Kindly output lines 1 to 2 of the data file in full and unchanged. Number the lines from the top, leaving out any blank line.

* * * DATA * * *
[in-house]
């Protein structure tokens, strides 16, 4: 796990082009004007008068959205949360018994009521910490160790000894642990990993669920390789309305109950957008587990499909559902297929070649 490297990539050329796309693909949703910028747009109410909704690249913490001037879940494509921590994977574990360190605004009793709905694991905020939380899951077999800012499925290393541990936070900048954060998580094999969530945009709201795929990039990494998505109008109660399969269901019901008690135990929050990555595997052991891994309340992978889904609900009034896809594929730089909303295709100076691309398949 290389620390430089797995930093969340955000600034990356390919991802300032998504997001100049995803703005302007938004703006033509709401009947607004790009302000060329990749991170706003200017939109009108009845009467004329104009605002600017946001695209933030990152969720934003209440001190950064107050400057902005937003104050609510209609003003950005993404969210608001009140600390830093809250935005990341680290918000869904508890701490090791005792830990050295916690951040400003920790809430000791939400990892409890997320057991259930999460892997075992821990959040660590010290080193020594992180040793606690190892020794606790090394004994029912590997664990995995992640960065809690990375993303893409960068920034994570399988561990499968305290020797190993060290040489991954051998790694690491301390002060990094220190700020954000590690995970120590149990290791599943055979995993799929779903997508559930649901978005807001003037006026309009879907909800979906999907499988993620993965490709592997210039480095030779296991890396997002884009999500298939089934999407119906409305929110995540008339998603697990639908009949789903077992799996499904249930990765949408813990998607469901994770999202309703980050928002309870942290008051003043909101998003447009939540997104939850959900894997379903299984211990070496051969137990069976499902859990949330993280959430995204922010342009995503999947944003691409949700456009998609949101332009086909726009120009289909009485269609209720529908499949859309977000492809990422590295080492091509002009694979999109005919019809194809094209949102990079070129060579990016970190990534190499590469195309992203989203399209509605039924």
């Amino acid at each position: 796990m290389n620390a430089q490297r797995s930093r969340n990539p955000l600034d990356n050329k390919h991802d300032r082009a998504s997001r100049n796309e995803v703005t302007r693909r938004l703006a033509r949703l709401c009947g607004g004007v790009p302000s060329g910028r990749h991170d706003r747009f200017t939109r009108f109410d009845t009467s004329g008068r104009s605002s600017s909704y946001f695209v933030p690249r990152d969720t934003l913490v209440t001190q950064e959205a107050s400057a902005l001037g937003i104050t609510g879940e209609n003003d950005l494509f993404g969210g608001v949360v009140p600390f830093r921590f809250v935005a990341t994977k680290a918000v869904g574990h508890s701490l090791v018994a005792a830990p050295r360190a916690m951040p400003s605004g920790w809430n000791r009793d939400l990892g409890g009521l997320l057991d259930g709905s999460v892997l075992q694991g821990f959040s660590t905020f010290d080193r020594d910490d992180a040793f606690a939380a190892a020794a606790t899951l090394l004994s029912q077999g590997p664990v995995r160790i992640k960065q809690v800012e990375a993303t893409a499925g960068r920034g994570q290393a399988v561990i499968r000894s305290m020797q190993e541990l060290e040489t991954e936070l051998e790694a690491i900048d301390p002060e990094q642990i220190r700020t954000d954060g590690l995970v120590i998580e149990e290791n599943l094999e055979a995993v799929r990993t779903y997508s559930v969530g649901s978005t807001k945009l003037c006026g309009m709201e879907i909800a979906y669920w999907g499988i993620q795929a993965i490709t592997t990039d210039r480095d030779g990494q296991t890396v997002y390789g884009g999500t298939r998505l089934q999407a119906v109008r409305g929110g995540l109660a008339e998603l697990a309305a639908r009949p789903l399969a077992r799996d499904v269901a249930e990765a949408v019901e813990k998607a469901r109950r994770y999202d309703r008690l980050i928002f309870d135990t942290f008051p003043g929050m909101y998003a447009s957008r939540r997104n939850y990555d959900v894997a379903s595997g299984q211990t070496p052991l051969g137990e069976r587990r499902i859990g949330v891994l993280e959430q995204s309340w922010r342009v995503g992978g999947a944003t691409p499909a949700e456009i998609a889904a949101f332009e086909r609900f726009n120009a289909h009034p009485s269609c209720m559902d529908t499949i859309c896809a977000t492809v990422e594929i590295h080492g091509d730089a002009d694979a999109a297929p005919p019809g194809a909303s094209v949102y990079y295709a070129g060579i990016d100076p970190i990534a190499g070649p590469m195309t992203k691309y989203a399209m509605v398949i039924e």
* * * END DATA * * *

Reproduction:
[in-house]
């Protein structure tokens, strides 16, 4: 796990082009004007008068959205949360018994009521910490160790000894642990990993669920390789309305109950957008587990499909559902297929070649 490297990539050329796309693909949703910028747009109410909704690249913490001037879940494509921590994977574990360190605004009793709905694991905020939380899951077999800012499925290393541990936070900048954060998580094999969530945009709201795929990039990494998505109008109660399969269901019901008690135990929050990555595997052991891994309340992978889904609900009034896809594929730089909303295709100076691309398949 290389620390430089797995930093969340955000600034990356390919991802300032998504997001100049995803703005302007938004703006033509709401009947607004790009302000060329990749991170706003200017939109009108009845009467004329104009605002600017946001695209933030990152969720934003209440001190950064107050400057902005937003104050609510209609003003950005993404969210608001009140600390830093809250935005990341680290918000869904508890701490090791005792830990050295916690951040400003920790809430000791939400990892409890997320057991259930999460892997075992821990959040660590010290080193020594992180040793606690190892020794606790090394004994029912590997664990995995992640960065809690990375993303893409960068920034994570399988561990499968305290020797190993060290040489991954051998790694690491301390002060990094220190700020954000590690995970120590149990290791599943055979995993799929779903997508559930649901978005807001003037006026309009879907909800979906999907499988993620993965490709592997210039480095030779296991890396997002884009999500298939089934999407119906409305929110995540008339998603697990639908009949789903077992799996499904249930990765949408813990998607469901994770999202309703980050928002309870942290008051003043909101998003447009939540997104939850959900894997379903299984211990070496051969137990069976499902859990949330993280959430995204922010342009995503999947944003691409949700456009998609949101332009086909726009120009289909009485269609209720529908499949859309977000492809990422590295080492091509002009694979999109005919019809194809094209949102990079070129060579990016970190990534190499590469195309992203989203399209509605039924």